Canada joins handful of countries, U.S. states in allowing assisted suicide
(Reuters) - A Supreme Court of Canada ruling on Friday clears the way for physician-assisted suicide and puts the country in the company of a handful of Western nations and U.S. states that allow assisted suicide or euthanasia for some people who are terminally ill or have intolerable suffering:
BELGIUM - Legalized euthanasia in 2002. It has pioneered legalization of euthanasia beyond terminal illness to include those suffering unbearable mental pain. Last year, it became the first country to allow euthanasia for terminally ill children at any age, though application for minors is limited to those about to die.
The word euthanasia is usually used to describe cases where a doctor actually administers a drug to end a patient's life. In physician-assisted suicide, a doctor prescribes a lethal drug but patients must administer it themselves.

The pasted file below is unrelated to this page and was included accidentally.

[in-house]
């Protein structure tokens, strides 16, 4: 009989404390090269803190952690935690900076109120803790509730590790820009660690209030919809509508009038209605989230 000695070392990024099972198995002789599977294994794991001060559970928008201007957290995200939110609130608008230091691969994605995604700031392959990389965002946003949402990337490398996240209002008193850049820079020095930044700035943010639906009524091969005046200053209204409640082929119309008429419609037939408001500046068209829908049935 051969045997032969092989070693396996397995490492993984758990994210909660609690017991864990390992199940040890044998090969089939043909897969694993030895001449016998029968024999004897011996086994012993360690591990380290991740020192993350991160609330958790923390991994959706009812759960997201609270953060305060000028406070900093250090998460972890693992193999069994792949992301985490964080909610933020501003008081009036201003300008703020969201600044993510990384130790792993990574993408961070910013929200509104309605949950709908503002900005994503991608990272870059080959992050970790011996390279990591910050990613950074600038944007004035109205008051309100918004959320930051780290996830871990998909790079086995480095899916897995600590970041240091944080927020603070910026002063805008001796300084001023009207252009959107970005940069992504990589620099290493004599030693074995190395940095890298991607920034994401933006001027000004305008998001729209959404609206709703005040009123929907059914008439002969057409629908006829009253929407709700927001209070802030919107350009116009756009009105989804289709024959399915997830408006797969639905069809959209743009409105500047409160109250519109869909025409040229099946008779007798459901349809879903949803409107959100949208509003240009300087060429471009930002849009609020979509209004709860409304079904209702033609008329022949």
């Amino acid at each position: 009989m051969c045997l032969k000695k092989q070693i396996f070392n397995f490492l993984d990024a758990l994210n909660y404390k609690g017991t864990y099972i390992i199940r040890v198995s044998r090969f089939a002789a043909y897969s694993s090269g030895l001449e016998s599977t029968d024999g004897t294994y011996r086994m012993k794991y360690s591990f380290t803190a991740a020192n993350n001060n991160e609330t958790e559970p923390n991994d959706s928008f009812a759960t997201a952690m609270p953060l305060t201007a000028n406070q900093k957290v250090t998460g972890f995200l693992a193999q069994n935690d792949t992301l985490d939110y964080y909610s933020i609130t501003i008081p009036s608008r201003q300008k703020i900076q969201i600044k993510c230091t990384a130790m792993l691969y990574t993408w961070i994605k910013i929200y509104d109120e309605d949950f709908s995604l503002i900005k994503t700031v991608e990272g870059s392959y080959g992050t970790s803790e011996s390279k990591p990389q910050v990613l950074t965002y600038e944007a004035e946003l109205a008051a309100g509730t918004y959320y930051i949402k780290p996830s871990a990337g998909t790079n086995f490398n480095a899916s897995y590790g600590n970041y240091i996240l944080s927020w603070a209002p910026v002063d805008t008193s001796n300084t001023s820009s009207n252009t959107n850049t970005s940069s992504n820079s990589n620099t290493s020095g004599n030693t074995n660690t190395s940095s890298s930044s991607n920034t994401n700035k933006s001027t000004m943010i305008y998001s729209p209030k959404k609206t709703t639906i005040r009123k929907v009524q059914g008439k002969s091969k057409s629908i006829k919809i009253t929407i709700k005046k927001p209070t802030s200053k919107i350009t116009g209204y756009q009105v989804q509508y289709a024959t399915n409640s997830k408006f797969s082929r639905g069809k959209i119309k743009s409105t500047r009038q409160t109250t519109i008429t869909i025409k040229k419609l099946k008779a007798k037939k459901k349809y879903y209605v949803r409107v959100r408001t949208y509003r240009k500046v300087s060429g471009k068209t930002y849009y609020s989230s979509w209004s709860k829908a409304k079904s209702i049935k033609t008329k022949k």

COLOMBIA - Euthanasia is a crime but it carries a shorter sentence than homicide. The country's top court has ruled that a doctor who helps a consenting, terminally ill patient end his or her life cannot be prosecuted for euthanasia. It urged legislation be created.
LUXEMBOURG - Legalized euthanasia and assisted suicide for adults in 2008. Patients must have a terminal illness or be experiencing constant and unbearable suffering with no prospect of improvement.
THE NETHERLANDS - Doctors can perform euthanasia or prescribe a lethal drug for patients to administer themselves if they are experiencing "unbearable suffering". Patients must make a voluntary, well-considered request to die. Minors can request euthanasia from the age of 12, but parents must consent until they are 16.
SWITZERLAND - Has allowed assisted suicide since the 1940s, including for people who do not have a terminal illness, and for non-citizens. Some foreigners travel to Switzerland to commit suicide, a phenomenon dubbed "suicide tourism". Continued...